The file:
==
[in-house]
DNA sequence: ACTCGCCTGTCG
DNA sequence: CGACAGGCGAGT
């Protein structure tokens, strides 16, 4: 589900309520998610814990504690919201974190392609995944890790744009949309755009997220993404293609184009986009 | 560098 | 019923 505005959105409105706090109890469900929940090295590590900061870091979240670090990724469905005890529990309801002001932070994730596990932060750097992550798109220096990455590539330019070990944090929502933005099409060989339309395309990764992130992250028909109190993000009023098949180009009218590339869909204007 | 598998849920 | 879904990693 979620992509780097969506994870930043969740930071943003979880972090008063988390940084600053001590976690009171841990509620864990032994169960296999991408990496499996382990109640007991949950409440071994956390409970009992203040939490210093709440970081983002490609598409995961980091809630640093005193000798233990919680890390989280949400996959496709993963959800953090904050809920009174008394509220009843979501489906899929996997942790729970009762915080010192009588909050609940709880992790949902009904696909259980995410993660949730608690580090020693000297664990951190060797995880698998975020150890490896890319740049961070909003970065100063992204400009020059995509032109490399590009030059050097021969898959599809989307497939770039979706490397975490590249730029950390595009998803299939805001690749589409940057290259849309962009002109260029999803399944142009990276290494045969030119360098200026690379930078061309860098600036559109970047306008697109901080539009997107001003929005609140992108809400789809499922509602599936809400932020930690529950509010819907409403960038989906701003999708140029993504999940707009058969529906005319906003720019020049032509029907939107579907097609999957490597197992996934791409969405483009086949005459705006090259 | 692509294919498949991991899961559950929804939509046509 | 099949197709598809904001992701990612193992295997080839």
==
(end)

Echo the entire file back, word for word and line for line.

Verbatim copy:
[in-house]
DNA sequence: ACTCGCCTGTCG
DNA sequence: CGACAGGCGAGT
């Protein structure tokens, strides 16, 4: 589900309520998610814990504690919201974190392609995944890790744009949309755009997220993404293609184009986009 | 560098 | 019923 505005959105409105706090109890469900929940090295590590900061870091979240670090990724469905005890529990309801002001932070994730596990932060750097992550798109220096990455590539330019070990944090929502933005099409060989339309395309990764992130992250028909109190993000009023098949180009009218590339869909204007 | 598998849920 | 879904990693 979620992509780097969506994870930043969740930071943003979880972090008063988390940084600053001590976690009171841990509620864990032994169960296999991408990496499996382990109640007991949950409440071994956390409970009992203040939490210093709440970081983002490609598409995961980091809630640093005193000798233990919680890390989280949400996959496709993963959800953090904050809920009174008394509220009843979501489906899929996997942790729970009762915080010192009588909050609940709880992790949902009904696909259980995410993660949730608690580090020693000297664990951190060797995880698998975020150890490896890319740049961070909003970065100063992204400009020059995509032109490399590009030059050097021969898959599809989307497939770039979706490397975490590249730029950390595009998803299939805001690749589409940057290259849309962009002109260029999803399944142009990276290494045969030119360098200026690379930078061309860098600036559109970047306008697109901080539009997107001003929005609140992108809400789809499922509602599936809400932020930690529950509010819907409403960038989906701003999708140029993504999940707009058969529906005319906003720019020049032509029907939107579907097609999957490597197992996934791409969405483009086949005459705006090259 | 692509294919498949991991899961559950929804939509046509 | 099949197709598809904001992701990612193992295997080839």